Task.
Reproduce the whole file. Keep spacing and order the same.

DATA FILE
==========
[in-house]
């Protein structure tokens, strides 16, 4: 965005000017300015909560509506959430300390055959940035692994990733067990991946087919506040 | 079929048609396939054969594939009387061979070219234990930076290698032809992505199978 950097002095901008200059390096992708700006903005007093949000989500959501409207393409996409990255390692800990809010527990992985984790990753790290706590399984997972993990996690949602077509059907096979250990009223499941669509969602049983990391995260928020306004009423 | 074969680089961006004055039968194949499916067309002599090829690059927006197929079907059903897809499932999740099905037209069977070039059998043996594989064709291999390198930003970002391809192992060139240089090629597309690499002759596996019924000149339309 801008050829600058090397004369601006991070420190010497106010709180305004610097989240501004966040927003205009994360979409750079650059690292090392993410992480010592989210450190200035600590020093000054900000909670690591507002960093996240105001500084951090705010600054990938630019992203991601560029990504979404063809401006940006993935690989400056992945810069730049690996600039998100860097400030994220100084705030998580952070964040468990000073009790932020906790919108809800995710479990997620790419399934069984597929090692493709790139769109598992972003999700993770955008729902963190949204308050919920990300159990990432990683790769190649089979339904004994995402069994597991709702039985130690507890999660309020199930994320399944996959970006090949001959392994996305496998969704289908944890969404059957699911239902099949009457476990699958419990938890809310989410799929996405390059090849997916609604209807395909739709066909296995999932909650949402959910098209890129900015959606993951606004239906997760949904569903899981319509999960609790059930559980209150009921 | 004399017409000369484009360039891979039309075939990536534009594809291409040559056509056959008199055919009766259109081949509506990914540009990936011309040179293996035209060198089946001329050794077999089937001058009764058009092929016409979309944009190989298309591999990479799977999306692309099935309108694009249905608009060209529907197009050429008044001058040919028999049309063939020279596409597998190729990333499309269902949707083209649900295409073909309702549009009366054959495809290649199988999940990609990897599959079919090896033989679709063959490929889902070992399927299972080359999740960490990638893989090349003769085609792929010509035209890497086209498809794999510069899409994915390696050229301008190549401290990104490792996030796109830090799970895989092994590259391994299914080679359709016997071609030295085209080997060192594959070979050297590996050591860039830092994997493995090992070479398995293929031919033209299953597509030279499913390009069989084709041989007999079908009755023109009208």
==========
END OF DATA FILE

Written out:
[in-house]
């Protein structure tokens, strides 16, 4: 965005000017300015909560509506959430300390055959940035692994990733067990991946087919506040 | 079929048609396939054969594939009387061979070219234990930076290698032809992505199978 950097002095901008200059390096992708700006903005007093949000989500959501409207393409996409990255390692800990809010527990992985984790990753790290706590399984997972993990996690949602077509059907096979250990009223499941669509969602049983990391995260928020306004009423 | 074969680089961006004055039968194949499916067309002599090829690059927006197929079907059903897809499932999740099905037209069977070039059998043996594989064709291999390198930003970002391809192992060139240089090629597309690499002759596996019924000149339309 801008050829600058090397004369601006991070420190010497106010709180305004610097989240501004966040927003205009994360979409750079650059690292090392993410992480010592989210450190200035600590020093000054900000909670690591507002960093996240105001500084951090705010600054990938630019992203991601560029990504979404063809401006940006993935690989400056992945810069730049690996600039998100860097400030994220100084705030998580952070964040468990000073009790932020906790919108809800995710479990997620790419399934069984597929090692493709790139769109598992972003999700993770955008729902963190949204308050919920990300159990990432990683790769190649089979339904004994995402069994597991709702039985130690507890999660309020199930994320399944996959970006090949001959392994996305496998969704289908944890969404059957699911239902099949009457476990699958419990938890809310989410799929996405390059090849997916609604209807395909739709066909296995999932909650949402959910098209890129900015959606993951606004239906997760949904569903899981319509999960609790059930559980209150009921 | 004399017409000369484009360039891979039309075939990536534009594809291409040559056509056959008199055919009766259109081949509506990914540009990936011309040179293996035209060198089946001329050794077999089937001058009764058009092929016409979309944009190989298309591999990479799977999306692309099935309108694009249905608009060209529907197009050429008044001058040919028999049309063939020279596409597998190729990333499309269902949707083209649900295409073909309702549009009366054959495809290649199988999940990609990897599959079919090896033989679709063959490929889902070992399927299972080359999740960490990638893989090349003769085609792929010509035209890497086209498809794999510069899409994915390696050229301008190549401290990104490792996030796109830090799970895989092994590259391994299914080679359709016997071609030295085209080997060192594959070979050297590996050591860039830092994997493995090992070479398995293929031919033209299953597509030279499913390009069989084709041989007999079908009755023109009208």